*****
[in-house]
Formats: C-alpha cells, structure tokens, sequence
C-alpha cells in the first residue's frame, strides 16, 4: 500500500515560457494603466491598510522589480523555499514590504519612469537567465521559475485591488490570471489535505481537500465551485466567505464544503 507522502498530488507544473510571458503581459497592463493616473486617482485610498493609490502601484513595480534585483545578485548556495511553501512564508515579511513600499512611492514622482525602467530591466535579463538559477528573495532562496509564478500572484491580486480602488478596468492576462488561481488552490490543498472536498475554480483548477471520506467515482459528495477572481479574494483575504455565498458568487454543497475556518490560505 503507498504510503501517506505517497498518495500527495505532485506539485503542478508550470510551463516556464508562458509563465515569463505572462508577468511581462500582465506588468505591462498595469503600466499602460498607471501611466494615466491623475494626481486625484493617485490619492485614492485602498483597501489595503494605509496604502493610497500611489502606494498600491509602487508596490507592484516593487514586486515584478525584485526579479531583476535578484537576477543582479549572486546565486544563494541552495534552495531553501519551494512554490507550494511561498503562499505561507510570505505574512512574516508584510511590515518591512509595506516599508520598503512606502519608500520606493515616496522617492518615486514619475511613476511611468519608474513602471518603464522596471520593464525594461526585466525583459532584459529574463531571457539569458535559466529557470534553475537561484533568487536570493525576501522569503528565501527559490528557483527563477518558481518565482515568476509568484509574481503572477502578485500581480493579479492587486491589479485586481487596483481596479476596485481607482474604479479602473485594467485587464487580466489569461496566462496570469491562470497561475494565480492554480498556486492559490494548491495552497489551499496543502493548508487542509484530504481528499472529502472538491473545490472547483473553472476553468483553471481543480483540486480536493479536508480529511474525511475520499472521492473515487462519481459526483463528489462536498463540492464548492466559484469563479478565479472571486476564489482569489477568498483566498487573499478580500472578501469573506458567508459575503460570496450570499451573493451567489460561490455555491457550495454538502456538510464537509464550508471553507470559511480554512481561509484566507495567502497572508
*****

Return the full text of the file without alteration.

[in-house]
Formats: C-alpha cells, structure tokens, sequence
C-alpha cells in the first residue's frame, strides 16, 4: 500500500515560457494603466491598510522589480523555499514590504519612469537567465521559475485591488490570471489535505481537500465551485466567505464544503 507522502498530488507544473510571458503581459497592463493616473486617482485610498493609490502601484513595480534585483545578485548556495511553501512564508515579511513600499512611492514622482525602467530591466535579463538559477528573495532562496509564478500572484491580486480602488478596468492576462488561481488552490490543498472536498475554480483548477471520506467515482459528495477572481479574494483575504455565498458568487454543497475556518490560505 503507498504510503501517506505517497498518495500527495505532485506539485503542478508550470510551463516556464508562458509563465515569463505572462508577468511581462500582465506588468505591462498595469503600466499602460498607471501611466494615466491623475494626481486625484493617485490619492485614492485602498483597501489595503494605509496604502493610497500611489502606494498600491509602487508596490507592484516593487514586486515584478525584485526579479531583476535578484537576477543582479549572486546565486544563494541552495534552495531553501519551494512554490507550494511561498503562499505561507510570505505574512512574516508584510511590515518591512509595506516599508520598503512606502519608500520606493515616496522617492518615486514619475511613476511611468519608474513602471518603464522596471520593464525594461526585466525583459532584459529574463531571457539569458535559466529557470534553475537561484533568487536570493525576501522569503528565501527559490528557483527563477518558481518565482515568476509568484509574481503572477502578485500581480493579479492587486491589479485586481487596483481596479476596485481607482474604479479602473485594467485587464487580466489569461496566462496570469491562470497561475494565480492554480498556486492559490494548491495552497489551499496543502493548508487542509484530504481528499472529502472538491473545490472547483473553472476553468483553471481543480483540486480536493479536508480529511474525511475520499472521492473515487462519481459526483463528489462536498463540492464548492466559484469563479478565479472571486476564489482569489477568498483566498487573499478580500472578501469573506458567508459575503460570496450570499451573493451567489460561490455555491457550495454538502456538510464537509464550508471553507470559511480554512481561509484566507495567502497572508